In 2010, China cornered the global market as a supplier of the rare earth elements dysprosium and neodymium, used in permanent-magnet synchronous motors. Then the bubble burst, affecting industrial motor designers and machine builders. Rare earth elements, such as dysprosium and neodymium, are vital ingredients for permanent-magnet synchronous motors, and the price and availability of these elements has had an effect on both motor makers and industrial machine builders.
China cornered the global market as a supplier of rare earth elements by 2010, according to Kristin Lewotsky, technology writer and contributing editor for the Motion Control Association. In an August webinar on rare earth elements and motion control, she described how 2011 prices soared and then crashed, due to an artificial bubble market.
The crash surprised many motor designers and customers who had grown accustomed to the inexpensive power associated with magnetic motors, said Lewotsky. The abundance of these rare earth oxides from China and the U.S. during the 1990s spurred an increase in use of rare-earth permanent-magnet motors for industrial motion control. Not only were the motors dramatically cheaper, they also provided more torque in a smaller packager compared to induction motors.
Lewotsky unearthed a silver lining to the price bubble: “Rare earth magnet motors opened up some new frontiers [in the 1990s], but they also created some sloppy engineering—customers would buy these motors just because they could. With the price bubble of 2010, designers had to re-examine the need for these types of motors, and it continues today.”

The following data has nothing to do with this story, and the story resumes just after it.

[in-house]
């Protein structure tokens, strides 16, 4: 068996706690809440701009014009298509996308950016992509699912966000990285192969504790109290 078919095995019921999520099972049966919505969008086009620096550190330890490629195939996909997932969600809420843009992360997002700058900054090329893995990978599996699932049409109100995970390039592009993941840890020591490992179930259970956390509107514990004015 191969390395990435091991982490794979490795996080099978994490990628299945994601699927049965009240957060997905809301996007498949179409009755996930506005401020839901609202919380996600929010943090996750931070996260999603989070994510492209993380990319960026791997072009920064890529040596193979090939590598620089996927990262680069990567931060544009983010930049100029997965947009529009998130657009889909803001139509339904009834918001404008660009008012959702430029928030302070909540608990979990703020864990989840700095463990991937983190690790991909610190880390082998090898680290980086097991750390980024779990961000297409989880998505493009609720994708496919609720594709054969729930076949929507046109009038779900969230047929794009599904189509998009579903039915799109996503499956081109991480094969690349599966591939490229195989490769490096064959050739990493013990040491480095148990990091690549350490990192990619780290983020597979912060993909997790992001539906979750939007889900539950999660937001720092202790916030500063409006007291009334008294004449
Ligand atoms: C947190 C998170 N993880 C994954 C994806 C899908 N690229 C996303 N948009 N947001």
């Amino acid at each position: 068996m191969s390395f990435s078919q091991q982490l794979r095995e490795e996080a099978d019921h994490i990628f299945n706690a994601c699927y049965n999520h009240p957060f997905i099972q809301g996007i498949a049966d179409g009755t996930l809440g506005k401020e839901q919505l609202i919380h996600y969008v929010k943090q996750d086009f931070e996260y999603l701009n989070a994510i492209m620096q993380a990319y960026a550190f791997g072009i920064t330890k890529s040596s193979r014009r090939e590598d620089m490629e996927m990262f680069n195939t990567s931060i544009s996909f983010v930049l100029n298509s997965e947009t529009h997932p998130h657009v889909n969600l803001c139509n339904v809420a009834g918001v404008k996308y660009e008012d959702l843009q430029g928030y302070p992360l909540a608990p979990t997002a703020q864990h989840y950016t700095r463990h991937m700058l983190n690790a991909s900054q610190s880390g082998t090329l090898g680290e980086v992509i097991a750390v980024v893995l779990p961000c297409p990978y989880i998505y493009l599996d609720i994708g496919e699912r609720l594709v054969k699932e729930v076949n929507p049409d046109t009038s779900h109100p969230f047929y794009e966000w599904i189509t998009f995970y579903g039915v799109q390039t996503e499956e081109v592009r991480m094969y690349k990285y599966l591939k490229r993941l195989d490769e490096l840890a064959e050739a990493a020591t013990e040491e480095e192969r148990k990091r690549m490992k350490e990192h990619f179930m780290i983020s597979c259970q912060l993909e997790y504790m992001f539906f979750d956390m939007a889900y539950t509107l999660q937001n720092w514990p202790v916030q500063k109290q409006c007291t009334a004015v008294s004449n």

Permanent magnet synchronous torque motors typically have 30 to 60 percent higher torque capacity and 30 percent better torque utilization with faster acceleration and deceleration, compared to asynchronous induction type motors, said Harold Poesch, product manager for motion control motors at Siemens Industry Inc. This has proven advantageous in the field, particularly with machine tools and other metalworking production equipment where the rapid traverse function is critical to maintaining higher productivity, he said.
Lewotsky said customers have tendency to oversize motors—they want the system or the machine to last. “Designers like to have the ability to add another 10 percent cushion of power to a motor that already had 10 percent added in the last three [design] generations,” she said.
Motor designers are exploring ways to reduce their need for expensive rare-earth elements. Lewotsky said that replacing 40 to 60 percent of rare-earth materials in rotors with copper can make them much cheaper and still provide the same amount of torque.
The global supplies of rare earth elements in the short term—two to four years—are positive, Lewotsky added. Mining operations owned by MolyCorp Inc. in Mountain Pass, Calif., for example, has been producing 7,000 metric tons/yr of neodymium since reopening in 2010, and is expected to produce more than 19,000 mt/yr by the end of 2013. Mt. Weld in Australia is projecting it will produce 11,000 mt/yr neodymium in 2013.
Although these two facilities have very small sources of dysprosium to mine, they should add 10 to 20 percent more neodymium to the global supply. These supplies are needed, because industrial motors are not the only ones creating the demand for rare-earth elements. “The Toyota Prius hybrid motor demands one kilogram of neodymium in the motor and, in 2012 and 2013, Toyota sold approximately 300,000 Prius vehicles,” said Lewotsky. “That accounted for 34 tons of neodymium and 3.4 tons dysprosium” in just two years.
|China cut its export quotas of rare earth materials and the market responded with a dramatic increase in demand, creating a price spike.
|Source: Technology Metals Research